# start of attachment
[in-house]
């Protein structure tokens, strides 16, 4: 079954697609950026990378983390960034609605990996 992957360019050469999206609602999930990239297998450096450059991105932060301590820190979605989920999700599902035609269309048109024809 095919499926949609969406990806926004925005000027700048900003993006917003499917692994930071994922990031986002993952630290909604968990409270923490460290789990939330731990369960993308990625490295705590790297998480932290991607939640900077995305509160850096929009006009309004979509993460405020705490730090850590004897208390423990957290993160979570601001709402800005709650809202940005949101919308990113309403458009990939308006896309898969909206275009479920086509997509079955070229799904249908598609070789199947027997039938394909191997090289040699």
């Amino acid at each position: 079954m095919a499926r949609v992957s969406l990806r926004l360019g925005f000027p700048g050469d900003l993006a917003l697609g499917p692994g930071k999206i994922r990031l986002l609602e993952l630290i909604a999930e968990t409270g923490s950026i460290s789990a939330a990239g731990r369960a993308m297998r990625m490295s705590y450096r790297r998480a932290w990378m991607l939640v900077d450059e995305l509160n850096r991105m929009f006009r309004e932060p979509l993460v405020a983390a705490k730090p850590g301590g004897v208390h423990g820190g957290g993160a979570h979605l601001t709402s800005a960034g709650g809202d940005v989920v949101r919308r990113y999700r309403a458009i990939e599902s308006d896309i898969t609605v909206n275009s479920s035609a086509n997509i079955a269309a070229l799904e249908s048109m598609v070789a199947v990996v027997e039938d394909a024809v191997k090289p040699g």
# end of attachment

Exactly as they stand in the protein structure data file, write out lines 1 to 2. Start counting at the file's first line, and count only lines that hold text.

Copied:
[in-house]
């Protein structure tokens, strides 16, 4: 079954697609950026990378983390960034609605990996 992957360019050469999206609602999930990239297998450096450059991105932060301590820190979605989920999700599902035609269309048109024809 095919499926949609969406990806926004925005000027700048900003993006917003499917692994930071994922990031986002993952630290909604968990409270923490460290789990939330731990369960993308990625490295705590790297998480932290991607939640900077995305509160850096929009006009309004979509993460405020705490730090850590004897208390423990957290993160979570601001709402800005709650809202940005949101919308990113309403458009990939308006896309898969909206275009479920086509997509079955070229799904249908598609070789199947027997039938394909191997090289040699």